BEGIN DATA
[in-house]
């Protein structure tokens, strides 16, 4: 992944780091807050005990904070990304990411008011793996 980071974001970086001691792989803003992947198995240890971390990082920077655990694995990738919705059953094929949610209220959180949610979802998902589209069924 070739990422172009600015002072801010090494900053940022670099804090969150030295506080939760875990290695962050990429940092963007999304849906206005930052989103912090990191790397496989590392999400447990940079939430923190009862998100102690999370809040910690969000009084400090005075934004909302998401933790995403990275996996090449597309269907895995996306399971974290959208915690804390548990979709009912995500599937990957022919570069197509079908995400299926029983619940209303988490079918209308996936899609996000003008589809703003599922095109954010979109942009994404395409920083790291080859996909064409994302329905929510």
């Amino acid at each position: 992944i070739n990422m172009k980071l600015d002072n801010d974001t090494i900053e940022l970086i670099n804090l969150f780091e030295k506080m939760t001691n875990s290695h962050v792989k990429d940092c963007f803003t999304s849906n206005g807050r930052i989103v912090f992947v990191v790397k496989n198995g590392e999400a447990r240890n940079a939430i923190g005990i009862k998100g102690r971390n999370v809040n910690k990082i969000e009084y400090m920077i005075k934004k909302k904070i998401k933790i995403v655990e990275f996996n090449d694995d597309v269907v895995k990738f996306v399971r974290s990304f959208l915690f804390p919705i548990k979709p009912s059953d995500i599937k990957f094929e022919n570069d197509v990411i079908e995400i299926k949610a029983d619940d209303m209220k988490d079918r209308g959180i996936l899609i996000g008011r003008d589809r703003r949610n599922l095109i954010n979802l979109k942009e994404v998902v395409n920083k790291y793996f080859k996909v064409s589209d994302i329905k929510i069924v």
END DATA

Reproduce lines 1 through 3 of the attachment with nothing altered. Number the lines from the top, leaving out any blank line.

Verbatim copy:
[in-house]
């Protein structure tokens, strides 16, 4: 992944780091807050005990904070990304990411008011793996 980071974001970086001691792989803003992947198995240890971390990082920077655990694995990738919705059953094929949610209220959180949610979802998902589209069924 070739990422172009600015002072801010090494900053940022670099804090969150030295506080939760875990290695962050990429940092963007999304849906206005930052989103912090990191790397496989590392999400447990940079939430923190009862998100102690999370809040910690969000009084400090005075934004909302998401933790995403990275996996090449597309269907895995996306399971974290959208915690804390548990979709009912995500599937990957022919570069197509079908995400299926029983619940209303988490079918209308996936899609996000003008589809703003599922095109954010979109942009994404395409920083790291080859996909064409994302329905929510």
């Amino acid at each position: 992944i070739n990422m172009k980071l600015d002072n801010d974001t090494i900053e940022l970086i670099n804090l969150f780091e030295k506080m939760t001691n875990s290695h962050v792989k990429d940092c963007f803003t999304s849906n206005g807050r930052i989103v912090f992947v990191v790397k496989n198995g590392e999400a447990r240890n940079a939430i923190g005990i009862k998100g102690r971390n999370v809040n910690k990082i969000e009084y400090m920077i005075k934004k909302k904070i998401k933790i995403v655990e990275f996996n090449d694995d597309v269907v895995k990738f996306v399971r974290s990304f959208l915690f804390p919705i548990k979709p009912s059953d995500i599937k990957f094929e022919n570069d197509v990411i079908e995400i299926k949610a029983d619940d209303m209220k988490d079918r209308g959180i996936l899609i996000g008011r003008d589809r703003r949610n599922l095109i954010n979802l979109k942009e994404v998902v395409n920083k790291y793996f080859k996909v064409s589209d994302i329905k929510i069924v």